Besides the obvious weakness in markets like Italy, where Fiat is an important customer, Schlanger also pointed to a particularly weak retail market in the UK. And while Ceva has recently gained more automotive business in markets such as Germany, he said that its business there “was not as strong as we would like”.

Schlanger admitted that profitability had declined in China too, where Ceva has significant operations, including its stake in Anji-Ceva, a joint venture with Chinese carmaker SAIC. Freight forwarding from China to North America has also been weak. “The market in China has perhaps been a little bit tougher than it had been, but we like our position there and expect it to continue to grow,” said Schlanger.

Furthermore, it would appear that there have been problems with a number of Ceva’s contracts. As Ceva initially pointed out late in 2012, the company has been renegotiating or cancelling a number of “underperforming” agreements. Schlanger said that the company has made progress in this regard but that it would not be reflected in its results until this year.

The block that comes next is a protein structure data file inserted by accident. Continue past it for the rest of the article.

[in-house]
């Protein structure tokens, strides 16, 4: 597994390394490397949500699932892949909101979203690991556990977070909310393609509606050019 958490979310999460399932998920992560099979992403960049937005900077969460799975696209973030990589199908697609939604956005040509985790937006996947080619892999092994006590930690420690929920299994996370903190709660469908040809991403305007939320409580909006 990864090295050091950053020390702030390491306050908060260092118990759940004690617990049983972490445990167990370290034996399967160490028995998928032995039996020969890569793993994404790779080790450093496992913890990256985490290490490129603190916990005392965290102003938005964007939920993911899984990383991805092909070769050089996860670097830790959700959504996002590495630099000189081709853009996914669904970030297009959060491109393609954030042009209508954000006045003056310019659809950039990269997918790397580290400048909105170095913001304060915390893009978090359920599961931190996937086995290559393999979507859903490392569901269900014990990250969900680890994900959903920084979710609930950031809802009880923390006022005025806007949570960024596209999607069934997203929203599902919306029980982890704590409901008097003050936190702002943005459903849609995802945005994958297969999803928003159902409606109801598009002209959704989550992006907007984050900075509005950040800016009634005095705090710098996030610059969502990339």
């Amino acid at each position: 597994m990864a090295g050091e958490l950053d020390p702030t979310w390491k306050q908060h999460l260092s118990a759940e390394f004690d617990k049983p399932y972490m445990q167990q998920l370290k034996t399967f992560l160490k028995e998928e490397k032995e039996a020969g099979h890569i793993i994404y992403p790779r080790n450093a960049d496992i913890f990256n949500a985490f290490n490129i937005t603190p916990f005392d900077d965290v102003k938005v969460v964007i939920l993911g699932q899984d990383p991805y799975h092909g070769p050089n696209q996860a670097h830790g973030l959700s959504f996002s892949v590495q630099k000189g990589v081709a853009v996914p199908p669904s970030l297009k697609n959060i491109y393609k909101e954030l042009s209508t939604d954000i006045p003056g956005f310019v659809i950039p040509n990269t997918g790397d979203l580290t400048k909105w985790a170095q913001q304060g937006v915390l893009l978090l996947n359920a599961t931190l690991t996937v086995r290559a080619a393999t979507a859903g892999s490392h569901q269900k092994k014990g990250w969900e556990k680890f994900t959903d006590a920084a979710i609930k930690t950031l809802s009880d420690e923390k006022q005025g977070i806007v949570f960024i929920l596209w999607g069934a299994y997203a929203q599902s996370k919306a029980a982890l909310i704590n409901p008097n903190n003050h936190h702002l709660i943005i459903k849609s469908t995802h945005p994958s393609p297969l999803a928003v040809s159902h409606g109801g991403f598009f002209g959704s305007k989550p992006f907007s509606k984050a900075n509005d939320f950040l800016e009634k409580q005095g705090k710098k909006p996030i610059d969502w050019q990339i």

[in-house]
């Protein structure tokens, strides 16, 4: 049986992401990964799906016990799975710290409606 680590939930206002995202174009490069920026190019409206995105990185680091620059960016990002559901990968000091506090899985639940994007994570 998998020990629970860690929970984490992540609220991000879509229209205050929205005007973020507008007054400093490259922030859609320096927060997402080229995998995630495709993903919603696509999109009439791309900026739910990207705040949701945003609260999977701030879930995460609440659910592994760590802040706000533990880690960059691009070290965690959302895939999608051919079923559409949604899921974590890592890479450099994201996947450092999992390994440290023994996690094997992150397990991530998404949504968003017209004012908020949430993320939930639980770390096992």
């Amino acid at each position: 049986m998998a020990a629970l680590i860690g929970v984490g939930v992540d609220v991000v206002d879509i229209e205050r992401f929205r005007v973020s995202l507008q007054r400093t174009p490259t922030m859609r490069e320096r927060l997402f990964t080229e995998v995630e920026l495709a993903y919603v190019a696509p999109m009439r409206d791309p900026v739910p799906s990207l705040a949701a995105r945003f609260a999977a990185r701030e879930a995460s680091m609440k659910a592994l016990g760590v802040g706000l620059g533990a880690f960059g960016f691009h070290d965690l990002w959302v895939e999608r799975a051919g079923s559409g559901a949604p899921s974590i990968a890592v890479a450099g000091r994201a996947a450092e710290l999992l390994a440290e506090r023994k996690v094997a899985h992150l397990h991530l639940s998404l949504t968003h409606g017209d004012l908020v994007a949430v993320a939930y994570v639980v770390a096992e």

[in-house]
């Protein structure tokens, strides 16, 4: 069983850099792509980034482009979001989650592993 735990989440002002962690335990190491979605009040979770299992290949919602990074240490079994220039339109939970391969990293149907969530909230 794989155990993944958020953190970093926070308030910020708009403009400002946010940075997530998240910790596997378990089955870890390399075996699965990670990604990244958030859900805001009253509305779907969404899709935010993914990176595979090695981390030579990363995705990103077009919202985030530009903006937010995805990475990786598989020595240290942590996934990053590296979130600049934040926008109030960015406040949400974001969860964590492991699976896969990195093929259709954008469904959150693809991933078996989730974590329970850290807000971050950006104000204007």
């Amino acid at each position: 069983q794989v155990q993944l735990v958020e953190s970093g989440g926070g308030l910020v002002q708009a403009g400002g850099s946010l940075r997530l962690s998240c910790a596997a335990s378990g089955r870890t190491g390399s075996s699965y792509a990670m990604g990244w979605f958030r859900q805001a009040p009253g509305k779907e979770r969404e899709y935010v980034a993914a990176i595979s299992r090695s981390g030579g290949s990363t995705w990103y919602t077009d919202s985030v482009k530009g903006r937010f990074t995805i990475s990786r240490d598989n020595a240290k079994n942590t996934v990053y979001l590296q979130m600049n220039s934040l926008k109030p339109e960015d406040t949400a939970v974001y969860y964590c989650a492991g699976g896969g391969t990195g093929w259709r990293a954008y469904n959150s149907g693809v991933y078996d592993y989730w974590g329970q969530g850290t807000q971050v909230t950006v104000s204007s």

Schlanger also acknowledged that there had been some “one offs” that Ceva “needed to clean up” around the world. “The US and Asia has been strong, and Brazil has been pretty strong. But we had some contracts that we had to work on and decided not to renew under old terms,” he said.

Schlanger said that details over these contracts would be published in due course, and it was unclear if the issues were purely financial or if there had been some operational problems as well. The company has seen a recent management shakeup, including the departure of former CEO John Pattullo and COO Bruno Sidler in the last six months.

Schlanger pointed to the debt restructuring, along with a previously announced cost reduction programme, as important steps towards improving Ceva’s profitability. He also said that the company’s strong presence globally, including in Mexico where automotive production is resurgent, should present further opportunities for growth.